This fits right in with solar eclipse lore. In Hindu culture, Rahu is a serpent who swallows the sun. In Buddhism, Rahu attacks the sun deity, only to release it later on (instead of having his head split into seven pieces). This ecliptic motif depicts the fire breathing ("release") dragon concept. Leviathan is mentioned in a heavenly context (Job 3:8-9) and described with "a flame" (and light) going out of his mouth. The association of clouds and lightning appears to be sprinkled in as well, since the "burning lights" and "sparks" are mentioned along with "smoke" in the passages.

Moreover, notice how it says "may it look for light, but [have] none" in Job 3:8. This is said in the context of Leviathan and the heavens, the "darkness" concept fitting an eclipse. Interestingly, the Septuagint (in Job 3:8) does not use the usual term δαρκων for Leviathan, but instead has το μεγα κητος (i.e. the great whale or fish). With this in mind, notice the story of Jonah:

Now the Lord had commanded a great whale (κητει μεγαλω) to swallow up Jonas: and Jonas was in the belly of the whale (του κητους) three days and three nights. (Jonah 1:17 [2:1] LXXE)
The same Greek word for "whale" (used in Job 3:8 for Leviathan) is used in this tale. The fish swallows Jonah, and ends up casting him out (εξέβαλε), just like in the ecliptic motif. But how does the sun chain into this? Well, sure enough, this story of Jonah and the fish ends up being deified in the Gospels, as Jonah gets understood as Christ (see Matthew 12:39-41; 16:4; Luke 11:29-32). Jesus draws the parallel between himself and Jonah, and Jesus being identified as God Himself (e.g. Titus 2:13) is "the sun" (e.g. Psalm 84:11) of course. Thus, we see the solar connection with the predecessor (Jonah), as well as the "Leviathan" and "whale" parallelism⁠—the whale (dragon) swallowing Jonah (the sun) and later vomiting him out depicting a solar eclipse. 

What about the Book of Daniel? Similar to Jonah and the fish, Daniel is cast into the lions den (Daniel 6), only to be released alive after. And, like Christ in the tomb (Matthew 27:66), "a stone was brought and laid on the mouth of the den" (the moon). Then, early in the morning, it was seen that Daniel was unharmed. So, he was released from the den. Moreover, this same story is basically told in chapter three with Shadrach, Meshach, and Abed-Nego (a triadic deity). Of course, they are put into the midst of a burning fiery furnace, only later to be released uninjured⁠—sort of the "fight fire with fire" scenario.

The lunar eclipse? Actually, the ancients did not hold to modern cosmology. Therefore, they did not believe in a lunar eclipse (as it is understood today that is). To the contrary, they believed that the moon gives its own light (see Isaiah 13:10; 30:26). And furthermore, they apparently understood the "lunar ecliptic" occurrence as the moon turning into blood (e.g. Joel 2:31). Specifically, in the case of Acts 2:20 the moon was understood as "feminine" (η σεληνη). Thus, the association of "blood" (αιμα) and the feminine appears to depict a menstrual cycle (cf. Leviticus 15:19; 20:18). Evidently, they viewed a "lunar eclipse" as a periodic occurrence of blood regarding the female moon.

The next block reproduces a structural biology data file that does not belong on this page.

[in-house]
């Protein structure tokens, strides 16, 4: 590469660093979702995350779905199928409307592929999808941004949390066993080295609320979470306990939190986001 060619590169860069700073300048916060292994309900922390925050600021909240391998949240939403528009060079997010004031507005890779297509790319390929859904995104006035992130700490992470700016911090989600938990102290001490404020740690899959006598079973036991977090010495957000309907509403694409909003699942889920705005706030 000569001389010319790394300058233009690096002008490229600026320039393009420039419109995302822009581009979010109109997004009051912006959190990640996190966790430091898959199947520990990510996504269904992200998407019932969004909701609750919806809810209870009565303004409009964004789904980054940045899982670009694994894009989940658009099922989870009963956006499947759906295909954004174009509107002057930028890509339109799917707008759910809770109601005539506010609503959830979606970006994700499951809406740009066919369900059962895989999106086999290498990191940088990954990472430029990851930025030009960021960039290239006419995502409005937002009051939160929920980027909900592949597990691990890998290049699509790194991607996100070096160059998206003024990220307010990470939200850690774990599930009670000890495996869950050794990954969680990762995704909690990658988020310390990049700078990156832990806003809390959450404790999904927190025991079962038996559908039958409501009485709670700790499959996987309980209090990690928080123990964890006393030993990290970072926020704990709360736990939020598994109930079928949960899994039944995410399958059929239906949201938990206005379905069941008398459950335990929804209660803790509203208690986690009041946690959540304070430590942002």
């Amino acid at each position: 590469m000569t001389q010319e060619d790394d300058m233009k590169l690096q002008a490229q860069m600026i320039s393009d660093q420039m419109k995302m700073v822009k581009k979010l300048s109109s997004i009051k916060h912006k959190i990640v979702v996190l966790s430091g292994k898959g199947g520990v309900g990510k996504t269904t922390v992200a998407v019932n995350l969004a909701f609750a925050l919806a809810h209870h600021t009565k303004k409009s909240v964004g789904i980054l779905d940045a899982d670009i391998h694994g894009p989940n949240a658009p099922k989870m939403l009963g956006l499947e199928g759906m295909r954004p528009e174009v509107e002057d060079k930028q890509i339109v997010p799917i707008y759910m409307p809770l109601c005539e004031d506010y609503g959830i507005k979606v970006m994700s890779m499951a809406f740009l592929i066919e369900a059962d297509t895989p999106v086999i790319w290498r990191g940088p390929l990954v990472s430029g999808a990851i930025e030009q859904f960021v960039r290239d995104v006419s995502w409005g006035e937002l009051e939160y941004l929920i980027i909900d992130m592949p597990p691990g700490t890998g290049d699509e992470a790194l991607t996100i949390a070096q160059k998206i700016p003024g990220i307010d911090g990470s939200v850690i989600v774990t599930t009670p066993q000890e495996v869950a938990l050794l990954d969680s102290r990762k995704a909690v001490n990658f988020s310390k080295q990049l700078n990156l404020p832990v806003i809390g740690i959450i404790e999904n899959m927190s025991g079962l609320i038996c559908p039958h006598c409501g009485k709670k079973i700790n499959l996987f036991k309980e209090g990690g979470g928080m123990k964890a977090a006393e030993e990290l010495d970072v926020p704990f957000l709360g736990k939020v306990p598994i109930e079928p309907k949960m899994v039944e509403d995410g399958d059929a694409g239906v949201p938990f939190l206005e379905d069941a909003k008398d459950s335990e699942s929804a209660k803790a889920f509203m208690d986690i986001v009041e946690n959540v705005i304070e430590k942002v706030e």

Finally, in the case of Jesus in Revelation 19:13, the "He [was] clothed with a robe dipped in blood" evidently is a reference to the blood moon. The context specifically notes that he sat on "a white horse" (Revelation 19:11), certainly fitting the brightness of the moon. Therefore, this places Jesus (in this instance) into the category of a lunar deity. The ancients understanding of transportation was chariots and horses (e.g. Nahum 2:4). Thus, the sun and moon "racing" (cf. Psalm 19:5) across the sky day by day (and night) was described as men (or women) riding horses/chariots.
____________________________________

Footnotes:

1. See Sun Lore of All Ages, ch. 2; Native American Myths and Legends, p. 161-162; Myths & Legends, William G. Doty & Jake Jackson, p. 24 (The Sun and the Moon). Also see Psalm 19:5 ("bridegroom").

2. Of course, "resurrection" is found in an esoteric context (e.g. Matthew 13:34-35; Mark 4:11-12; Revelation 1:1b). Since the Hebraic understanding of the dead was "the earth" (Genesis 2:7; Psalm 7:5; Job 5:6; Daniel 12:2), to animate or "bring to life" (resurrect) the earth was to live out Job 12:8 ("speak to the earth, and it will teach you"). This is the ancient practice of necromancy. In essence, the corpse speaks as an inanimate object. That is, the corpse "depicts" (e.g. Isaiah 66:24 "They shall be an abhorrence to all flesh"). For more on this subject, see Necromancy.

3. Also see Luke 9:7-9; 18-19.

4. The Prose Edda, Gylfaginning, XII.

5. Ελιου (Job 32:2) and ηλιου (1 Samuel/Kings 1:1) both are understood as "Elihu" in the Apostolic Bible Polyglot, the latter commonly translated "sun" (e.g. Genesis 15:12; Job 1:3).


No comments:

Post a Comment